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ACS Chem Neurosci. 2015 Jan 21;6(1):138-46. doi: 10.1021/cn500246j. Epub 2014 Dec 11.

Hypocretin/Orexin regulation of dopamine signaling and cocaine self-administration is mediated predominantly by hypocretin receptor 1.

Author information

1
Department of Neurobiology and Anatomy, Drexel University College of Medicine , Philadelphia, Pennsylvania 19129, United States.

Abstract

Extensive evidence suggests that the hypocretins/orexins influence cocaine reinforcement and dopamine signaling via actions at hypocretin receptor 1. By comparison, the involvement of hypocretin receptor 2 in reward and reinforcement processes has received relatively little attention. Thus, although there is some evidence that hypocretin receptor 2 regulates intake of some drugs of abuse, it is currently unclear to what extent hypocretin receptor 2 participates in the regulation of dopamine signaling or cocaine self-administration, particularly under high effort conditions. To address this, we examined the effects of hypocretin receptor 1, and/or hypocretin receptor 2 blockade on dopamine signaling and cocaine reinforcement. We used in vivo fast scan cyclic voltammetry to test the effects of hypocretin antagonists on dopamine signaling in the nucleus accumbens core and a progressive ratio schedule to examine the effects of these antagonists on cocaine self-administration. Results demonstrate that blockade of either hypocretin receptor 1 or both hypocretin receptor 1 and 2 significantly reduces the effects of cocaine on dopamine signaling and decreases the motivation to take cocaine. In contrast, blockade of hypocretin receptor 2 alone had no significant effects on dopamine signaling or self-administration. These findings suggest a differential involvement of the two hypocretin receptors, with hypocretin receptor 1 appearing to be more involved than hypocretin receptor 2 in the regulation of dopamine signaling and cocaine self-administration. When considered with the existing literature, these data support the hypothesis that hypocretins exert a permissive influence on dopamine signaling and motivated behavior via preferential actions on hypocretin receptor 1.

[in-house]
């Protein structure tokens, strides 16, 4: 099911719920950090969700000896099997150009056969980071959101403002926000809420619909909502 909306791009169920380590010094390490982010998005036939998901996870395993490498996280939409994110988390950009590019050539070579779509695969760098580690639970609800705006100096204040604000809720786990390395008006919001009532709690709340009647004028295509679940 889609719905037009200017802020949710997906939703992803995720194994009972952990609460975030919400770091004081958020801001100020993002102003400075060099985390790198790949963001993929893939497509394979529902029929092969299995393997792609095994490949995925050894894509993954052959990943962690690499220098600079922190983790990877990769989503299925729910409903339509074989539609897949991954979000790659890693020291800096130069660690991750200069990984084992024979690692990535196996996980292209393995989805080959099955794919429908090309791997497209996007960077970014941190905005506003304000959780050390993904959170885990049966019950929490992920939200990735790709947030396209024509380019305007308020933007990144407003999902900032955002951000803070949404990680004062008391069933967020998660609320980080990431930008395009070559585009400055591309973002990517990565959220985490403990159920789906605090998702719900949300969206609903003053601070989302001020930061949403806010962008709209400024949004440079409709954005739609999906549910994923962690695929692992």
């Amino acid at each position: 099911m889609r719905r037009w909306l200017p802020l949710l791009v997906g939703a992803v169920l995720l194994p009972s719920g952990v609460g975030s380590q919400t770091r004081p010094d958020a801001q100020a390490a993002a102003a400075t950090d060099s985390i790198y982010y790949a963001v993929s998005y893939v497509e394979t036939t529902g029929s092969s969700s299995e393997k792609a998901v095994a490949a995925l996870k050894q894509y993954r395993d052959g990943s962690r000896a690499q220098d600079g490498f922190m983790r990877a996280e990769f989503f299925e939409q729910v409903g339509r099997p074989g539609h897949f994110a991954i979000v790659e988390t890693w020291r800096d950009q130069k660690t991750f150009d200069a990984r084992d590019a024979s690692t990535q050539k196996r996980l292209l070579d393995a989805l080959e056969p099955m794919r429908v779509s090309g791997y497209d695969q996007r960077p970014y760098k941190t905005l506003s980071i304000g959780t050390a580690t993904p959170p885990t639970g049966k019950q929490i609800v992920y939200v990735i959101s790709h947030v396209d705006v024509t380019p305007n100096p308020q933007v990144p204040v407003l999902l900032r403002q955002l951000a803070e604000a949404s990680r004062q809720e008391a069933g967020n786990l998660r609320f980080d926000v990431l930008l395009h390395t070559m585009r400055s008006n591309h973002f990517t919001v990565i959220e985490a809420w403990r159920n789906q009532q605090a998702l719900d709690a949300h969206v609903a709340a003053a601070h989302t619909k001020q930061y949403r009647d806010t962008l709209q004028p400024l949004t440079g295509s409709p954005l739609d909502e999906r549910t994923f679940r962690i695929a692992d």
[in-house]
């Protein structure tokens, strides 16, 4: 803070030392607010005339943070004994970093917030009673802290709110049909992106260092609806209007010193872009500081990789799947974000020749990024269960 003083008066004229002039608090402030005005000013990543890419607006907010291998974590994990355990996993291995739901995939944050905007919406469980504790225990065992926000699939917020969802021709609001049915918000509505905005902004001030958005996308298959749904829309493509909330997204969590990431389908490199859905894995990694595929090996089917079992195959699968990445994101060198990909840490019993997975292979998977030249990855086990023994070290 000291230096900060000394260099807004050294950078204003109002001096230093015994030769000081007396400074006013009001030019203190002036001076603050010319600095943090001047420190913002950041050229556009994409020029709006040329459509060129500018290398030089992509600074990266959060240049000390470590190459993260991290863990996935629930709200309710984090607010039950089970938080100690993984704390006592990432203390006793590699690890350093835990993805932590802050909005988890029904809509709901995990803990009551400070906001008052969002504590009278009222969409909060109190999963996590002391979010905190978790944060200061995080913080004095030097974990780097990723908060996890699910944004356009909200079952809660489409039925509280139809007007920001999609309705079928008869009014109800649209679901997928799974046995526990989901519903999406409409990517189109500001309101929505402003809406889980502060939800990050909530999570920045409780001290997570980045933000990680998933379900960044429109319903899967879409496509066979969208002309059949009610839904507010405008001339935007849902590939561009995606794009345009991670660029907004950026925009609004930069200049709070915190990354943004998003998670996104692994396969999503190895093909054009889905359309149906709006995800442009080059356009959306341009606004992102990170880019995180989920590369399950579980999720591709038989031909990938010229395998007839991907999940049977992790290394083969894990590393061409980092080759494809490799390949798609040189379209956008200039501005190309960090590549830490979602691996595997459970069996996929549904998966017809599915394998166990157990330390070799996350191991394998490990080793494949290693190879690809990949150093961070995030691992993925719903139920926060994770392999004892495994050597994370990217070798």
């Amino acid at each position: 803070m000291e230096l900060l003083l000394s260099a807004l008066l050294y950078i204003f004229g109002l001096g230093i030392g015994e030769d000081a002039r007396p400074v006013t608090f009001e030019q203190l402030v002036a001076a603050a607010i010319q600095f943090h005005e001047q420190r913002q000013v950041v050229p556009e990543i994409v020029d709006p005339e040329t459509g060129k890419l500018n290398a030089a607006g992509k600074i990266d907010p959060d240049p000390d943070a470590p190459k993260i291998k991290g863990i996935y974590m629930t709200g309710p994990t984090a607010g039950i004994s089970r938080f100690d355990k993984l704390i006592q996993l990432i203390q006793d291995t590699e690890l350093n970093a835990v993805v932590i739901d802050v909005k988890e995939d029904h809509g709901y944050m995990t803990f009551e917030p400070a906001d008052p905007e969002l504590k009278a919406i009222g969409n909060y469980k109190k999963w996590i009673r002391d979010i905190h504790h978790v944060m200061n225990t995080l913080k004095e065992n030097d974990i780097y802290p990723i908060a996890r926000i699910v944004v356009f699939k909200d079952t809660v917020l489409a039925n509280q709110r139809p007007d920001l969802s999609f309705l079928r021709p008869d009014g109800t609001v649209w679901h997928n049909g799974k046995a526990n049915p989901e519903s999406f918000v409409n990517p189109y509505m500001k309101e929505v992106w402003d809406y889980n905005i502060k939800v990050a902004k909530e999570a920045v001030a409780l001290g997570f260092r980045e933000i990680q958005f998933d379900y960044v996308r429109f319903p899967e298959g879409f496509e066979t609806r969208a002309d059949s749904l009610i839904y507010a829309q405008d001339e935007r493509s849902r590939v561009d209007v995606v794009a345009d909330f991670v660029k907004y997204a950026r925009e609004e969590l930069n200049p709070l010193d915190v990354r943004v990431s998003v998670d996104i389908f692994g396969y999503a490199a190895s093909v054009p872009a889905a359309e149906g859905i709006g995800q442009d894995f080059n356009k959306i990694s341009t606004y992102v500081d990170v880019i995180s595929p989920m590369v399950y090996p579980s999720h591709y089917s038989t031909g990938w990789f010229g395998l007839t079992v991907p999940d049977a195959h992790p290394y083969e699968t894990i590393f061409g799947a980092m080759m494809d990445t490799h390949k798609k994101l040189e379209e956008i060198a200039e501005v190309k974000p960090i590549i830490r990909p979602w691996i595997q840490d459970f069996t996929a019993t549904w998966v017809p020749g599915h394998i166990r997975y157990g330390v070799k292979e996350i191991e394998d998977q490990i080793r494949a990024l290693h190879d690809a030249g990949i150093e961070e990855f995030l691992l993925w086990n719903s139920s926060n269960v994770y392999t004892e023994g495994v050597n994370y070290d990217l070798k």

KEYWORDS:

Addiction; drug abuse; fast scan cyclic voltammetry; motivation; reward

PMID:
25496218
PMCID:
PMC4304483
DOI:
10.1021/cn500246j
[Indexed for MEDLINE]
Free PMC Article

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